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Prevalence of Multidrug Resistant Bacteria in Postoperative Wound Infections at Tikur Anbessa Specialized Hospital, Addis Ababa, Ethiopia

Getachew Seyoum Asres, Melese Hailu Legese, Gebru Mulugeta Woldearegay

Background: Postoperative wound infections are major problems throughout the world. Moreover, multidrug resistance (MDR) bacteria pose challenges for control. Hence, this study aimed to determine the prevalence of multidrug resistant bacteria from postoperative wound infections.

Methods: A cross-sectional study was conducted from March to August 2015. A total of 197 patients who developed postoperative wound infections after surgery were included. Wound swabs were collected using sterile cotton swabs and dipped into sterile amines transport media. All samples were cultured on blood, MacConkey and mannitol salt agar. Culture positive samples were characterized by gram stain, colony morphology and standard biochemical tests. Antimicrobial susceptibility testing was performed on Muller-Hinton agar using disk diffusion. Data was analyzed using SPSS version 20.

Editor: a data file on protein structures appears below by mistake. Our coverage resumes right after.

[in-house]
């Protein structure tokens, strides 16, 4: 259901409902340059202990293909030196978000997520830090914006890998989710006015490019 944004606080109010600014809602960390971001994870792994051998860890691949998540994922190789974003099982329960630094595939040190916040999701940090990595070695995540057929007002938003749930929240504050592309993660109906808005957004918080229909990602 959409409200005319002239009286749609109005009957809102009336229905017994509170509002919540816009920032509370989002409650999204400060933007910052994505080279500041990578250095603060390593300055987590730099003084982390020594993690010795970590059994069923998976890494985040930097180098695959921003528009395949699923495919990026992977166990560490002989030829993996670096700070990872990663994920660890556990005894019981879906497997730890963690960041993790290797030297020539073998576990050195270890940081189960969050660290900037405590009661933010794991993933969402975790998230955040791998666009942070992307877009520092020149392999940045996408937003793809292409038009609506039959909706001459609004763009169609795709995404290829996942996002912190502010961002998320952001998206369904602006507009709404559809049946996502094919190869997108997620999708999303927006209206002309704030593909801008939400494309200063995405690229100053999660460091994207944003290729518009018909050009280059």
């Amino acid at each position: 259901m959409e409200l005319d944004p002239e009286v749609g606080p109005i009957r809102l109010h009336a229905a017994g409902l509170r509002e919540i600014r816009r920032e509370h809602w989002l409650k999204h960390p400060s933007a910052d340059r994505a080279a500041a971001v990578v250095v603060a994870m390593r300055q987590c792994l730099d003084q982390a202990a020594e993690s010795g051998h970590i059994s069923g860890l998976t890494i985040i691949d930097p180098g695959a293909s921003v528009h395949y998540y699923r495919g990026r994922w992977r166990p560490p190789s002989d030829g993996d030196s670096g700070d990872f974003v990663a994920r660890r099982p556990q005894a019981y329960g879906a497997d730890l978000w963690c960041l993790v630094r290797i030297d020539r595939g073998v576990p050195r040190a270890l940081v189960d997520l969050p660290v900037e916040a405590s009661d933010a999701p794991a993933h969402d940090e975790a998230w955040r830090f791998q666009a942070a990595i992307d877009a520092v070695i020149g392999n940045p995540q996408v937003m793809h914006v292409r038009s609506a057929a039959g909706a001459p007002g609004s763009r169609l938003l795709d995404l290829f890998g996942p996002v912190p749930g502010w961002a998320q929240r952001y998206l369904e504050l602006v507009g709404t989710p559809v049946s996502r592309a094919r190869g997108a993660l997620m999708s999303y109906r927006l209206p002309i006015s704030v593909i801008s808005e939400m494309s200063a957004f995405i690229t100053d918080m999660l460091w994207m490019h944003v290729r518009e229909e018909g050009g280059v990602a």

Results: Overall bacterial prevalence was 75.6% (n=149/197) and predominant bacterial isolates were Staphylococcus aureus 33.3% (n=56/168) and Escherichia coli 14.3% (n=24/168). Double infections were seen 11.4% (n=17/149) of which 23.5% (n=4/17) Staphylococcus aureus and Pseudomonas spp. occurred together. Highest proportion of bacteria 28.2% (n=42/149) were isolated from orthopedics department followed by general surgery 24.8% (n=37/149). Of all bacterial isolates, the multidrug resistance level was 65.5% (n=110/168). Gram positive and Gram negative bacteria showed an MDR level of 55.3% (n=42/76) and 73.9% (n=68/92) respectively. Amoxicillin (93.5%), ceftriaxone (85.3%) and penicillin (84.5%) were least effective.

Conclusion: Aseptic surgical practice and standard operating procedures for wound management should be followed to minimize postoperative wound infections. The possible choices of antibiotic options for treatment of postoperative wound infections are few hence for preventing further emergence and spread of MDR bacteria rational use of antibiotics and regular monitoring of antimicrobial resistance patterns is essential.